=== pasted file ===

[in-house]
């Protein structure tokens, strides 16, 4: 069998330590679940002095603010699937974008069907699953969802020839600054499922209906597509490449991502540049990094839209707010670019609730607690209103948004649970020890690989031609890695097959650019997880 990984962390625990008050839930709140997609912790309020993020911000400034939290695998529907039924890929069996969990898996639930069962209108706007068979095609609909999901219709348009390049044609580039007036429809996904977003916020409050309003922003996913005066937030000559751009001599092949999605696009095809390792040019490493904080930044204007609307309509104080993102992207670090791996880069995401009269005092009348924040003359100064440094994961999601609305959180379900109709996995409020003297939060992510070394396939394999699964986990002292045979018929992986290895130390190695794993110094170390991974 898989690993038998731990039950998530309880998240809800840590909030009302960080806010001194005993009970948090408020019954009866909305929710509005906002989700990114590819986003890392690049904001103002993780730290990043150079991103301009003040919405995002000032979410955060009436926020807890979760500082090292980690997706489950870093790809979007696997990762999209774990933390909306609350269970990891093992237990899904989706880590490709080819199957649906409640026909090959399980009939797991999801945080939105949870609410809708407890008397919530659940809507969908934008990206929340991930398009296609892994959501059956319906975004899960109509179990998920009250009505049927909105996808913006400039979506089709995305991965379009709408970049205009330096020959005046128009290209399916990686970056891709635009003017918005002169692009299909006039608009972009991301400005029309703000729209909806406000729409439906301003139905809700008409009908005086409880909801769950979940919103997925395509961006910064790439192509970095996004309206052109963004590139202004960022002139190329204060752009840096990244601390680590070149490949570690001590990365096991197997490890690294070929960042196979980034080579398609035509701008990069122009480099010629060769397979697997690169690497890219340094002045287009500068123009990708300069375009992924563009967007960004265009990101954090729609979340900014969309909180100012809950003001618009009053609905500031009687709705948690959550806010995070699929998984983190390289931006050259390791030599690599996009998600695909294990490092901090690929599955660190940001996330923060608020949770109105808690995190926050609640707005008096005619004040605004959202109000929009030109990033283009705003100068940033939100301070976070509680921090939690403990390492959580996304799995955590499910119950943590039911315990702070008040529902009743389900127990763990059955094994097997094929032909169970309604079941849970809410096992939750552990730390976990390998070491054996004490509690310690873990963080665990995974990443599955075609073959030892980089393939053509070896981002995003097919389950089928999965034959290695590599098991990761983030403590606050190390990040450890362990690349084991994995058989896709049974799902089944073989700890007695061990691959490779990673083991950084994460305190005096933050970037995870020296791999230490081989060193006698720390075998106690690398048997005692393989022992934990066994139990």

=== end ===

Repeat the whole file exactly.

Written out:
[in-house]
């Protein structure tokens, strides 16, 4: 069998330590679940002095603010699937974008069907699953969802020839600054499922209906597509490449991502540049990094839209707010670019609730607690209103948004649970020890690989031609890695097959650019997880 990984962390625990008050839930709140997609912790309020993020911000400034939290695998529907039924890929069996969990898996639930069962209108706007068979095609609909999901219709348009390049044609580039007036429809996904977003916020409050309003922003996913005066937030000559751009001599092949999605696009095809390792040019490493904080930044204007609307309509104080993102992207670090791996880069995401009269005092009348924040003359100064440094994961999601609305959180379900109709996995409020003297939060992510070394396939394999699964986990002292045979018929992986290895130390190695794993110094170390991974 898989690993038998731990039950998530309880998240809800840590909030009302960080806010001194005993009970948090408020019954009866909305929710509005906002989700990114590819986003890392690049904001103002993780730290990043150079991103301009003040919405995002000032979410955060009436926020807890979760500082090292980690997706489950870093790809979007696997990762999209774990933390909306609350269970990891093992237990899904989706880590490709080819199957649906409640026909090959399980009939797991999801945080939105949870609410809708407890008397919530659940809507969908934008990206929340991930398009296609892994959501059956319906975004899960109509179990998920009250009505049927909105996808913006400039979506089709995305991965379009709408970049205009330096020959005046128009290209399916990686970056891709635009003017918005002169692009299909006039608009972009991301400005029309703000729209909806406000729409439906301003139905809700008409009908005086409880909801769950979940919103997925395509961006910064790439192509970095996004309206052109963004590139202004960022002139190329204060752009840096990244601390680590070149490949570690001590990365096991197997490890690294070929960042196979980034080579398609035509701008990069122009480099010629060769397979697997690169690497890219340094002045287009500068123009990708300069375009992924563009967007960004265009990101954090729609979340900014969309909180100012809950003001618009009053609905500031009687709705948690959550806010995070699929998984983190390289931006050259390791030599690599996009998600695909294990490092901090690929599955660190940001996330923060608020949770109105808690995190926050609640707005008096005619004040605004959202109000929009030109990033283009705003100068940033939100301070976070509680921090939690403990390492959580996304799995955590499910119950943590039911315990702070008040529902009743389900127990763990059955094994097997094929032909169970309604079941849970809410096992939750552990730390976990390998070491054996004490509690310690873990963080665990995974990443599955075609073959030892980089393939053509070896981002995003097919389950089928999965034959290695590599098991990761983030403590606050190390990040450890362990690349084991994995058989896709049974799902089944073989700890007695061990691959490779990673083991950084994460305190005096933050970037995870020296791999230490081989060193006698720390075998106690690398048997005692393989022992934990066994139990």